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Gangs crave peace: West Kgn factions want end to violence

Published:Thursday | February 27, 2014 | 12:00 AM
Desmond McKenzie, member of parliament for West Kingston, speaks with The Gleaner yesterday.
Members of the Jamaica Defence Force enter a home on Bond Street, during a foot patrol in West Kingston, yesterday.

Gary Spaulding, Senior Gleaner Writer

After nearly two years of bloodletting in sections of western Kingston that claimed scores of lives, law-abiding residents are keeping their fingers crossed for better days as alleged gang members are reportedly signalling that they are weary of the feud and are prepared to lay down arms.

The first in a series of meetings, involving members of the community and men allegedly aligned to at least eight gangs which have been battling in the communities, was held in Denham Town last night.

Desmond McKenzie, member of parliament for Western Kingston, signalled yesterday that he was prepared to engage in any peace process, but warned that this would not exonerate gang members who are wanted by the police.

"After many efforts to bring the warring factions to understand the reason for the violence, loss of lives - including those of pregnant women and children - they have realised that it is not working," said McKenzie.

"They called me over the weekend saying that they are tired of what is taking place and they want to put an end to it."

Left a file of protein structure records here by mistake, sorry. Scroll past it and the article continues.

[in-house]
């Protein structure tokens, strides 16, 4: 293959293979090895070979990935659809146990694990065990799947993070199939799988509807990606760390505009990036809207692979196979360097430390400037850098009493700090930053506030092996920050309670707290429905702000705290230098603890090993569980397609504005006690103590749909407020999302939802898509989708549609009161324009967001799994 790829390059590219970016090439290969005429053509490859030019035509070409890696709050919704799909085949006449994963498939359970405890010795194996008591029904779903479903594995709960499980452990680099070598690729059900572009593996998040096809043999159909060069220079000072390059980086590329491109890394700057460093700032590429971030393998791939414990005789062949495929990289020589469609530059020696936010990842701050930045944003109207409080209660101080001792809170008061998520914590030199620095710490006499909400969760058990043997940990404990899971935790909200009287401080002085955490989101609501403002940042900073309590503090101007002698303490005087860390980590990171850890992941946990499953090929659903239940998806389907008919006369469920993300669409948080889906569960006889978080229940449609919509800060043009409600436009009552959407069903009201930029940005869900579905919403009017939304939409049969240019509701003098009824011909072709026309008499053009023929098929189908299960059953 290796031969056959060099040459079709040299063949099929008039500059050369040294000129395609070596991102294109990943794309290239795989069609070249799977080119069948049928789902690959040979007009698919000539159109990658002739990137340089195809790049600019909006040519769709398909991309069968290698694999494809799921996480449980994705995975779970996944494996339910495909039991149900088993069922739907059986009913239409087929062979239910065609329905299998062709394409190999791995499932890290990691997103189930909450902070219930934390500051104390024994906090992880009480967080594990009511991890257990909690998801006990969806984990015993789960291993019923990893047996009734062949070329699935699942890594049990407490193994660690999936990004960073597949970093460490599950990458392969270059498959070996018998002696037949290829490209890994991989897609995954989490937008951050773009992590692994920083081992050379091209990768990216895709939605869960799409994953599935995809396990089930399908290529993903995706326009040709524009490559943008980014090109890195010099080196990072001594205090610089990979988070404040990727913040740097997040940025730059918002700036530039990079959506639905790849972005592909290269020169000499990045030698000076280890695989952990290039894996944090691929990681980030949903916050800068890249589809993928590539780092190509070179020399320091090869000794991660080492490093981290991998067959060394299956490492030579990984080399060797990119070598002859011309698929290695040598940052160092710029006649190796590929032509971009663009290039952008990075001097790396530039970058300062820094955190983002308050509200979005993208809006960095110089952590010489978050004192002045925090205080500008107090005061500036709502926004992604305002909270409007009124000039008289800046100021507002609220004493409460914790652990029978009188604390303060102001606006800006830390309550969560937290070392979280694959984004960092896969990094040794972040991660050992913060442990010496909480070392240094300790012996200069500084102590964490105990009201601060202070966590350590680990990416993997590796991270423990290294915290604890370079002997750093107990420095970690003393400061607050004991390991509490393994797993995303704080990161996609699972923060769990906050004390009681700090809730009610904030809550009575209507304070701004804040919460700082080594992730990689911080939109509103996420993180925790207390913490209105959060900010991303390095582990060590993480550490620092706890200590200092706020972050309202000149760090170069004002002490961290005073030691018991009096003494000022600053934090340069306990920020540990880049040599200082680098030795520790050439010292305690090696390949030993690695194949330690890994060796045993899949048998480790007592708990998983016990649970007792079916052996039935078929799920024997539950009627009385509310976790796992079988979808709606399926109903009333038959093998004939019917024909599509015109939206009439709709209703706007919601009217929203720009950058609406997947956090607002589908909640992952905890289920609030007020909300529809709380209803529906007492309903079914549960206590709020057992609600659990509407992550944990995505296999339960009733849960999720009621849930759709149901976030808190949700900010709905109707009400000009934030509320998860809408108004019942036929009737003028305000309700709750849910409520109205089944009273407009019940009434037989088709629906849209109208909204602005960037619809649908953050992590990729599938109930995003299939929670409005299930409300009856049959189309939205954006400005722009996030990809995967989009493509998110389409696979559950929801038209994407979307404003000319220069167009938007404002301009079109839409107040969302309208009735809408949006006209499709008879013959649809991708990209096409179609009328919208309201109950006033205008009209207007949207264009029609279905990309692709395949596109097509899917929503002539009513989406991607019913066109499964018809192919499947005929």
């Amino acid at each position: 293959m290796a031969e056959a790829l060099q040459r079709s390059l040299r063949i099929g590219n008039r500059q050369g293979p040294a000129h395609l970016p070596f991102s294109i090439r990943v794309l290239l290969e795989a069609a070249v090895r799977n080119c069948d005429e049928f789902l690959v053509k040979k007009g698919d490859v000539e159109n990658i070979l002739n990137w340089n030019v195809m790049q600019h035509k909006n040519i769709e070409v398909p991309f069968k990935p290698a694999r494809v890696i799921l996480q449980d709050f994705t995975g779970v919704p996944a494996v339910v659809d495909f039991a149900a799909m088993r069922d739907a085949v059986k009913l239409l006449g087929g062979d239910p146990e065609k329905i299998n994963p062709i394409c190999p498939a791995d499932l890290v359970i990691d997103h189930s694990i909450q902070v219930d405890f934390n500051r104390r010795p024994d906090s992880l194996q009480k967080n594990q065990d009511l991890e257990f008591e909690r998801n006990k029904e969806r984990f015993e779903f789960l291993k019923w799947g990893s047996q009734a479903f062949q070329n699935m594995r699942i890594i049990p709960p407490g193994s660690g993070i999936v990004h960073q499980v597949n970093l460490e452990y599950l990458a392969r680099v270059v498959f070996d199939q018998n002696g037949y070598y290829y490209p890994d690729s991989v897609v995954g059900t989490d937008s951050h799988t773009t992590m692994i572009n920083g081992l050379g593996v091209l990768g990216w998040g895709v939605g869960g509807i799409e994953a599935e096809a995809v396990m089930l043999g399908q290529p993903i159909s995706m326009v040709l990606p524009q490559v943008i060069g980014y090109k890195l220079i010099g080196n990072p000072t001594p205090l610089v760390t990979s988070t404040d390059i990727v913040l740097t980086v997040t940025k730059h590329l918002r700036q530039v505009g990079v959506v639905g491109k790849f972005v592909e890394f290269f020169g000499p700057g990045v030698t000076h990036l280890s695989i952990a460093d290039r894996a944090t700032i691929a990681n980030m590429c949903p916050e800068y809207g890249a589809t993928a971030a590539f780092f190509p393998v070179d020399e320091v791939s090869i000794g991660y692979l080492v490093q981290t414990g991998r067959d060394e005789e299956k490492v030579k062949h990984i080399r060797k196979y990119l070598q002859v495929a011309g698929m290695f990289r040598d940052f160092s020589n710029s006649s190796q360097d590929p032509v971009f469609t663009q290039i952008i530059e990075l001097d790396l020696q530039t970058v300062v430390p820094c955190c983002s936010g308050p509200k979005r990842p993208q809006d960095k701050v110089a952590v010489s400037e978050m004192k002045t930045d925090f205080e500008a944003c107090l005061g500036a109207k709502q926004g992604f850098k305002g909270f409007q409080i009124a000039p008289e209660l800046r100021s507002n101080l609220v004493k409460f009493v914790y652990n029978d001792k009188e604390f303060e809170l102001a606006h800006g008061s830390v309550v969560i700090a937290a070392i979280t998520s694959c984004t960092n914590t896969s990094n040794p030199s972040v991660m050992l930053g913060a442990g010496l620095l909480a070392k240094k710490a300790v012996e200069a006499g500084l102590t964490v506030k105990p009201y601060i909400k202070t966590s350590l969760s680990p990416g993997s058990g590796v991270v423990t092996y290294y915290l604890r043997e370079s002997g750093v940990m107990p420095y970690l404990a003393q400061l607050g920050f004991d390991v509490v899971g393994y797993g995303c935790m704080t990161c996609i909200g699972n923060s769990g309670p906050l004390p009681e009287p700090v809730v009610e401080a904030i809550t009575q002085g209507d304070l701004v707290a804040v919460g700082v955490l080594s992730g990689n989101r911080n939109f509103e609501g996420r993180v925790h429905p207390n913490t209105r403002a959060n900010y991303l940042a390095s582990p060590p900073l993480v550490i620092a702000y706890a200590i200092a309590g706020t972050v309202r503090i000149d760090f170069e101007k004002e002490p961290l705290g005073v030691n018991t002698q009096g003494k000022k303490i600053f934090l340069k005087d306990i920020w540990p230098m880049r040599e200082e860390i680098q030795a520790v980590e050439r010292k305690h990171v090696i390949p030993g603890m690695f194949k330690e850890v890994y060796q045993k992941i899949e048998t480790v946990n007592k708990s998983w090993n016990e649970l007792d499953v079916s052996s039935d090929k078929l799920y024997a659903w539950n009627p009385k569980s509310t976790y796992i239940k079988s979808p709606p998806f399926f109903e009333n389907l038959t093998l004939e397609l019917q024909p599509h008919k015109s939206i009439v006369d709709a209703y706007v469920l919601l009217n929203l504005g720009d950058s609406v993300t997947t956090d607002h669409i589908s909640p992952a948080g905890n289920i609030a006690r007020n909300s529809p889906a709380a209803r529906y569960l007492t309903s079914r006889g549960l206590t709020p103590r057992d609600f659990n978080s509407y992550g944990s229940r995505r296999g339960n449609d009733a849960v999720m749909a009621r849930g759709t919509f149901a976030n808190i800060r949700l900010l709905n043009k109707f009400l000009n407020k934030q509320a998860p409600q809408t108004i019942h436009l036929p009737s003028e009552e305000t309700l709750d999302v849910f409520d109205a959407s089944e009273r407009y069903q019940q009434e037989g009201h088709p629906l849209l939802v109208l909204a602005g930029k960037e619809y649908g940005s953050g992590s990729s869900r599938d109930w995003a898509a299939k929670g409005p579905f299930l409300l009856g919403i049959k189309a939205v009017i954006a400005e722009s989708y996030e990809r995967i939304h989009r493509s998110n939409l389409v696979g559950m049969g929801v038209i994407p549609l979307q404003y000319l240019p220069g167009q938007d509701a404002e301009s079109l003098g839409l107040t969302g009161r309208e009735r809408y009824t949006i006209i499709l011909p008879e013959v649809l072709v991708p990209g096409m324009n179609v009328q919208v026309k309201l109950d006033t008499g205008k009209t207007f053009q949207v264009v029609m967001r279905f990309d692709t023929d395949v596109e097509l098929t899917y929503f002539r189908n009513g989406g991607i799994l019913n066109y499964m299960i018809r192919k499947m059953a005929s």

Added McKenzie: "I explained to them from the outset that peace doesn't necessarily mean that those who are responsible for the mayhem, killing and shootings will be excused.

"Anybody who, within the last two years, has been responsible for the taking of innocent lives must be brought to justice … . Peace for perpetrators can't be wiped out just like that."

As McKenzie spoke, heavily armed members of the Jamaica Defence Force combed the area, while men and women sat on the street side, obviously accustomed to their presence.

National Security Minister Peter Bunting expressed satisfaction on Tuesday with welcomed news that there were no reports of murders in that day's data sheet sent to him by the leadership of the security forces.

Residents say there has been little to no violence in the area over the past week.

Said McKenzie: "I think that based on the discussion, they understood the position that I have taken, and while I am not giving any substance to criminality, I can't ignore, as member of parliament, any attempt by them to broker peace in the constituency."

He disclosed that he has been in discussion with the justice ministry as well as the national security ministry and the Peace Management Initiative.

"We have experienced untold violence over the past two years in the constituency," said McKenzie. "The violence has claimed more than 100 lives, including the elderly, both males and females, children, and at least five pregnant mothers.

McKenzie, who has had a long history in Western Kingston as a resident, councillor and parliamentary representative, characterised the bloodletting as the worst in more than 20 years.

"Not even in the days of the political divisiveness between the People's National Party and the Jamaica Labour Party have we seen so many innocent persons being killed," he said.

McKenzie said making matters more terrifying was the high number of questionable killings involving police personnel.

"That has also contributed to the high level of fatalities in nearly all areas of the constituency," he stressed.